Maintenance is not typically the topic of a C-suite conversation.
Indeed, its impact on manufacturing operations frequently is underappreciated altogether, some would argue. Writes the Aberdeen Group in a recent report: "The impact maintenance, repair and operations can have on corporate performance is regularly misinterpreted and undervalued by manufacturing organizations. Too many companies inaccurately think MRO consists solely of waiting for an asset to go down, and then fixing or replacing it. By taking this approach, companies will miss out on improving production capacity while reducing their inventory investment."
Recently, however, two manufacturing CEOs showed they recognize the roles maintenance and reliability play in manufacturing performance. For example, Noranda Aluminum Holdings, a vertically integrated producer of primary aluminum, has established a corporate goal to eliminate unplanned downtime, and the company is not keeping quiet about it. CEO Kip Smith expressed the bold vision during Noranda Aluminum's fourth-quarter earnings call in February.
"By understanding and eliminating process variability, refining preventive maintenance cycles and enhancing our planned downtime efficiency, our goal is to eliminate unplanned downtime," Smith said. "Just like safety, this is a lofty goal. And like safety, where we improved our performance by 30% in 2012, we believe it can be achieved."
To help make that goal happen, Noranda is looking to reliability-centered maintenance. Smith described RCM as Noranda's key process "to support uninterrupted operations."
Moreover, the company's emphasis on reliability is an integral component of Noranda's CORE (Cost-Out, Reliability and Effectiveness) productivity program. While the "C" and "O" of CORE represent taking costs out of the business, the "R" and "E" give nod to the importance of reliability.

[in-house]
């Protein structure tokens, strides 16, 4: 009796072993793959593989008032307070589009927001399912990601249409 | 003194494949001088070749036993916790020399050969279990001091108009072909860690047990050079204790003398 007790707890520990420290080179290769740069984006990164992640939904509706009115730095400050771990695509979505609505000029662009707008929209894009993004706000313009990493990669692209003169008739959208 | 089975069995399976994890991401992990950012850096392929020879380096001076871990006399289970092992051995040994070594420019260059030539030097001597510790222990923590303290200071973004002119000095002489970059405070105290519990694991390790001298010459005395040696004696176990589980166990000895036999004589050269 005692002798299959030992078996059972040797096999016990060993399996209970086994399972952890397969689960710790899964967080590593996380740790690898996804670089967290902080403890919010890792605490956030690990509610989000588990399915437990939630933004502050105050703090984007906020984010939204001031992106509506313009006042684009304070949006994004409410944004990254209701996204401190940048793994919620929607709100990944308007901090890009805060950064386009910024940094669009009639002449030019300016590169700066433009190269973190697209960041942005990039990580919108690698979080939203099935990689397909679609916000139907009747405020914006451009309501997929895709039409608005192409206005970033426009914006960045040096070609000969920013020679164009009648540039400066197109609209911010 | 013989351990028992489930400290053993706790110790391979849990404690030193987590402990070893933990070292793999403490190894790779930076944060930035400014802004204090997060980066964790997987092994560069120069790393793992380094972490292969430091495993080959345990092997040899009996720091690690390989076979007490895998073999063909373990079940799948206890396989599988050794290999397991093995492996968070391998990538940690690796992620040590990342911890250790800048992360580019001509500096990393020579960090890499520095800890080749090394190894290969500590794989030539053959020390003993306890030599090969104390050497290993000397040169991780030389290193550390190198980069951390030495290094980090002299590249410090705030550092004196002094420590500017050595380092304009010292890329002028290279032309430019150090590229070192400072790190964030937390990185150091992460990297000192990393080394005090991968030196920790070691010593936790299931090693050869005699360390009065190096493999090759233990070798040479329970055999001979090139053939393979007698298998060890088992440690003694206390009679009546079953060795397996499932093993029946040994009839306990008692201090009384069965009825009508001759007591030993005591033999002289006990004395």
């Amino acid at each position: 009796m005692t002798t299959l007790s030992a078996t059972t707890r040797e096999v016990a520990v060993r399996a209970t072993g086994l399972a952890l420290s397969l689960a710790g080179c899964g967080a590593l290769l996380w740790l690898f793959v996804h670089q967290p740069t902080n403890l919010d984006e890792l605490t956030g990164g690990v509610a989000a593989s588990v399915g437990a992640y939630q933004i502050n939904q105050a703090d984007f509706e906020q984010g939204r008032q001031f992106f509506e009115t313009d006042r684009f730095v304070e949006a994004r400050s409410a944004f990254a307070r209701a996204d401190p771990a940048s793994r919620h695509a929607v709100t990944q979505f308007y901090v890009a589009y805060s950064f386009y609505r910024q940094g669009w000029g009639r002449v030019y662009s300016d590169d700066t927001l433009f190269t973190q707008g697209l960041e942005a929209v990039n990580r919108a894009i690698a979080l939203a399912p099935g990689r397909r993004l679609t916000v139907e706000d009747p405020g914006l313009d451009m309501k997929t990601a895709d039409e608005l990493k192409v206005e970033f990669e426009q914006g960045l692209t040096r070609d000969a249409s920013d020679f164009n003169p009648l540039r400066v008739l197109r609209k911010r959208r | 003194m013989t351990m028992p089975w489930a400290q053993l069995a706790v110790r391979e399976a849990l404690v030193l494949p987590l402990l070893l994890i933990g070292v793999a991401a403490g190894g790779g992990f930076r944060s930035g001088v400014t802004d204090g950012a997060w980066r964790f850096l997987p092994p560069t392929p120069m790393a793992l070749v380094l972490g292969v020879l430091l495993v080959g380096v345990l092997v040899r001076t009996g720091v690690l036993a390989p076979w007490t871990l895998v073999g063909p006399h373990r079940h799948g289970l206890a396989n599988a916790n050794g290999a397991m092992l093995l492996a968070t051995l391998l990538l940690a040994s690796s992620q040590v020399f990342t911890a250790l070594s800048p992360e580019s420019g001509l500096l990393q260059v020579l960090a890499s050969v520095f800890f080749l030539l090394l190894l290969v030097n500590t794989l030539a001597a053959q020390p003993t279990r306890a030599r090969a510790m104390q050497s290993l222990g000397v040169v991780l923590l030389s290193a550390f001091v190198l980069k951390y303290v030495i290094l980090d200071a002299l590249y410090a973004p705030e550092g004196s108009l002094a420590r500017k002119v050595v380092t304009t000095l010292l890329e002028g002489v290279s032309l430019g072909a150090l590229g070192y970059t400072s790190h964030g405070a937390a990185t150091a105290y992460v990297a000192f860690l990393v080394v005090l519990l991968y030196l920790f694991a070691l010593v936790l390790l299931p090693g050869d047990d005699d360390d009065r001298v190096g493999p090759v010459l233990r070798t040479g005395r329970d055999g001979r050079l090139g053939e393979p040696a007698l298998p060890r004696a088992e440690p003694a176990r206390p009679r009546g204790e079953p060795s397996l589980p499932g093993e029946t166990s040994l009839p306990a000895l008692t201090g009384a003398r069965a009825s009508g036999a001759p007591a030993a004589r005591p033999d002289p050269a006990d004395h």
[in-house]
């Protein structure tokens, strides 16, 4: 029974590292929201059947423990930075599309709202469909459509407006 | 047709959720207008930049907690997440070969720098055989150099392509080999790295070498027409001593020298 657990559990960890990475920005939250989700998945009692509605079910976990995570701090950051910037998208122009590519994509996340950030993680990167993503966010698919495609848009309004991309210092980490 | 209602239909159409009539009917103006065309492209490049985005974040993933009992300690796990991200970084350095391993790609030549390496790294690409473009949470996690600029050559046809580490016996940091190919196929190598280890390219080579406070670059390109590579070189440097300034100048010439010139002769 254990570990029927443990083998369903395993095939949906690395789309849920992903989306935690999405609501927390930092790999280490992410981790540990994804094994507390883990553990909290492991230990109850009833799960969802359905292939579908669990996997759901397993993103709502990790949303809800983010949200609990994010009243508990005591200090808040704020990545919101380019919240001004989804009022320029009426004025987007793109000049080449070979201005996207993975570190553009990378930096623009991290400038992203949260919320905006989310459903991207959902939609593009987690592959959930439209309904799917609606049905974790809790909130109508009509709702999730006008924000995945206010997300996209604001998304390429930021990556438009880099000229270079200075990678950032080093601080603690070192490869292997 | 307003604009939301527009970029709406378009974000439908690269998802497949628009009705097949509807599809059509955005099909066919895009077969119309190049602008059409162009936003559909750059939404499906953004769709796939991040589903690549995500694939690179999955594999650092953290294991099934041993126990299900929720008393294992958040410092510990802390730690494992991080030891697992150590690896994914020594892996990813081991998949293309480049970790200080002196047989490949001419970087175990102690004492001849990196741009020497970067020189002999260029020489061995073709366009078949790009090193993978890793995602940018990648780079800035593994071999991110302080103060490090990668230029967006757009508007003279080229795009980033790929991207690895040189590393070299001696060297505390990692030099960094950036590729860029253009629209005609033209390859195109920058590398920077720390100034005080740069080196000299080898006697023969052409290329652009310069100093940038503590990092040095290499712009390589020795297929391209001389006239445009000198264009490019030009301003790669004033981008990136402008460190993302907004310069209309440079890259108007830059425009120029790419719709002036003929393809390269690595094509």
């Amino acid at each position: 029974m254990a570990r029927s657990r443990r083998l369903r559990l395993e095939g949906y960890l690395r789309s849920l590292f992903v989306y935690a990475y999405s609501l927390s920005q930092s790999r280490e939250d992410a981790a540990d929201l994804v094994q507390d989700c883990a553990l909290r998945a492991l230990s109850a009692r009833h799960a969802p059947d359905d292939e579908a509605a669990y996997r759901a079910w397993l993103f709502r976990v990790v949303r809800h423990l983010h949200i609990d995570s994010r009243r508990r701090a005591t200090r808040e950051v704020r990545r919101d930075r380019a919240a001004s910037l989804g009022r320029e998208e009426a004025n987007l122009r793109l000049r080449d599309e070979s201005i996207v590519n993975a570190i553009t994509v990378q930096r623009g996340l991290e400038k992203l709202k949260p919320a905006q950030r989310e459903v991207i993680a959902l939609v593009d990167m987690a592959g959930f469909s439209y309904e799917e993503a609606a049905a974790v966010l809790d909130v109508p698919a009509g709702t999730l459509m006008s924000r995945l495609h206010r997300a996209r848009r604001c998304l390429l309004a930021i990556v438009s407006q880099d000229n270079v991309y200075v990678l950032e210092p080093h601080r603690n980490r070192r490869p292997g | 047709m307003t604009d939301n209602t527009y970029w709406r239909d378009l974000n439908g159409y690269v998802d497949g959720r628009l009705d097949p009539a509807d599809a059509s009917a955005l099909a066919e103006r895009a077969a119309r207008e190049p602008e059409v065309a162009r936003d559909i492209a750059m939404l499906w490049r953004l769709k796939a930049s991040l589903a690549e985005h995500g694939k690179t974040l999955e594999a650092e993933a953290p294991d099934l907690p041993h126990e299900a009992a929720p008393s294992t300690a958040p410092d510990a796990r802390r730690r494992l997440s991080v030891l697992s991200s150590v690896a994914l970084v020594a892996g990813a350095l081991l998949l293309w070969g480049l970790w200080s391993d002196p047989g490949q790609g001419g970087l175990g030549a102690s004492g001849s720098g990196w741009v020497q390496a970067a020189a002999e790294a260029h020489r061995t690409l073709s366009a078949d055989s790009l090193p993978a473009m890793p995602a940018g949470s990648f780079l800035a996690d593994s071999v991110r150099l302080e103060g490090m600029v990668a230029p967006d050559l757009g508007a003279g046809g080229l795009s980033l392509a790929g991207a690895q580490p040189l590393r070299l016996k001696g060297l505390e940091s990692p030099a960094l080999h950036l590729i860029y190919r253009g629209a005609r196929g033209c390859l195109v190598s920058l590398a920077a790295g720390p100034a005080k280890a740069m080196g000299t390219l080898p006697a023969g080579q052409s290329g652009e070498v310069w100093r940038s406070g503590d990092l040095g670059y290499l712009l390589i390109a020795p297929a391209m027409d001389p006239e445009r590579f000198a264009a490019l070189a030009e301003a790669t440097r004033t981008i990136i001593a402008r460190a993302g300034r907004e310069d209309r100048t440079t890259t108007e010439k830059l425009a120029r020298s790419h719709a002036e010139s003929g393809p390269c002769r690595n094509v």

"That focus will only increase in 2013," Smith said.
Portola Packaging, too, has looked to RCM to improve operations. "Our focus on lean manufacturing, reliability-centered maintenance, and product rationalization has allowed us to increase unit throughput per employee by 43% over the past four years," says Kevin Kwilinski, Portola's president and CEO.
The bottom-line goal of reliability-centered maintenance is to develop a preventive and predictive maintenance program, says Rich Overman, a certified maintenance and reliability professional and president of Core Principles. More specifically, he says RCM is development of the predictive and preventive maintenance paths needed to achieve the inherent reliability of the equipment.
Adds Keith Mobley, principal at Life Cycle Engineering: "Reliability centered maintenance is a discipline for figuring out how things work and how things fail." He advises companies considering the introduction of RCM to recognize that it requires a culture change. Therefore a rigorous change-management process is important to its success.
Mobley also offers several additional cautions related to maintenance and reliability: Don't assume all unplanned equipment downtime or less-than-expected production output is related to maintenance issues. Often it is not, he says, and a good RCM process will ferret that out. Other causes behind unplanned downtime may include the need to rewrite poor operating procedures or improve training for the equipment operators.
Also, don't assume all planned downtime is good downtime. Says Mobley, "Make sure you understand why downtime is happening so you go after the right things."